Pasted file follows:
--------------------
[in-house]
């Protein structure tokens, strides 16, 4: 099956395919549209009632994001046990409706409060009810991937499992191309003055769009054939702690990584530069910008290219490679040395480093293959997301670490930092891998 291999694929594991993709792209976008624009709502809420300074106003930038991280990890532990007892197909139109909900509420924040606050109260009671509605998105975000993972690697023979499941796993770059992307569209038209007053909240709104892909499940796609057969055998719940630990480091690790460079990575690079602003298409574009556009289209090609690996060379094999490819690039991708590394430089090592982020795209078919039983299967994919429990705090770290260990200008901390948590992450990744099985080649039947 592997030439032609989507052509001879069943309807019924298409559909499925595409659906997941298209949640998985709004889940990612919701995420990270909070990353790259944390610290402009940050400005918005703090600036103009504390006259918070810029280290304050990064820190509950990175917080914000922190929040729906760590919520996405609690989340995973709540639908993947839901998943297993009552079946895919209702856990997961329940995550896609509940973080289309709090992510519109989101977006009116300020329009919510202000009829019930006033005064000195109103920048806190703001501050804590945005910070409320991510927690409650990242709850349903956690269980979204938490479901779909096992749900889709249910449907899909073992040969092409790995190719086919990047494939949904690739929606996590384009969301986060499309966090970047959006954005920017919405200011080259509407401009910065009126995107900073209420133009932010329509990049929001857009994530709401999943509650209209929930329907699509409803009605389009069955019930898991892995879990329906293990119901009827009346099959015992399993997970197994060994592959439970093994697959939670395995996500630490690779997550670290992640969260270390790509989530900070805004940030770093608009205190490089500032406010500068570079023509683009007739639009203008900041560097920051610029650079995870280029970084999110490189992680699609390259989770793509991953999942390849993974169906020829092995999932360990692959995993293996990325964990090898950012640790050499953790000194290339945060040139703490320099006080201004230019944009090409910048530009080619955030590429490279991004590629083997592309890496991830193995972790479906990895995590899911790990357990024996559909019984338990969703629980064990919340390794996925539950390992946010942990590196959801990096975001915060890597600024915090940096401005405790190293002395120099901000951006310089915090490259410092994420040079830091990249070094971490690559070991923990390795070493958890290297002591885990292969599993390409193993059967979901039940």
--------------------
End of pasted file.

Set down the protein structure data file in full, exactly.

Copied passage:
[in-house]
């Protein structure tokens, strides 16, 4: 099956395919549209009632994001046990409706409060009810991937499992191309003055769009054939702690990584530069910008290219490679040395480093293959997301670490930092891998 291999694929594991993709792209976008624009709502809420300074106003930038991280990890532990007892197909139109909900509420924040606050109260009671509605998105975000993972690697023979499941796993770059992307569209038209007053909240709104892909499940796609057969055998719940630990480091690790460079990575690079602003298409574009556009289209090609690996060379094999490819690039991708590394430089090592982020795209078919039983299967994919429990705090770290260990200008901390948590992450990744099985080649039947 592997030439032609989507052509001879069943309807019924298409559909499925595409659906997941298209949640998985709004889940990612919701995420990270909070990353790259944390610290402009940050400005918005703090600036103009504390006259918070810029280290304050990064820190509950990175917080914000922190929040729906760590919520996405609690989340995973709540639908993947839901998943297993009552079946895919209702856990997961329940995550896609509940973080289309709090992510519109989101977006009116300020329009919510202000009829019930006033005064000195109103920048806190703001501050804590945005910070409320991510927690409650990242709850349903956690269980979204938490479901779909096992749900889709249910449907899909073992040969092409790995190719086919990047494939949904690739929606996590384009969301986060499309966090970047959006954005920017919405200011080259509407401009910065009126995107900073209420133009932010329509990049929001857009994530709401999943509650209209929930329907699509409803009605389009069955019930898991892995879990329906293990119901009827009346099959015992399993997970197994060994592959439970093994697959939670395995996500630490690779997550670290992640969260270390790509989530900070805004940030770093608009205190490089500032406010500068570079023509683009007739639009203008900041560097920051610029650079995870280029970084999110490189992680699609390259989770793509991953999942390849993974169906020829092995999932360990692959995993293996990325964990090898950012640790050499953790000194290339945060040139703490320099006080201004230019944009090409910048530009080619955030590429490279991004590629083997592309890496991830193995972790479906990895995590899911790990357990024996559909019984338990969703629980064990919340390794996925539950390992946010942990590196959801990096975001915060890597600024915090940096401005405790190293002395120099901000951006310089915090490259410092994420040079830091990249070094971490690559070991923990390795070493958890290297002591885990292969599993390409193993059967979901039940």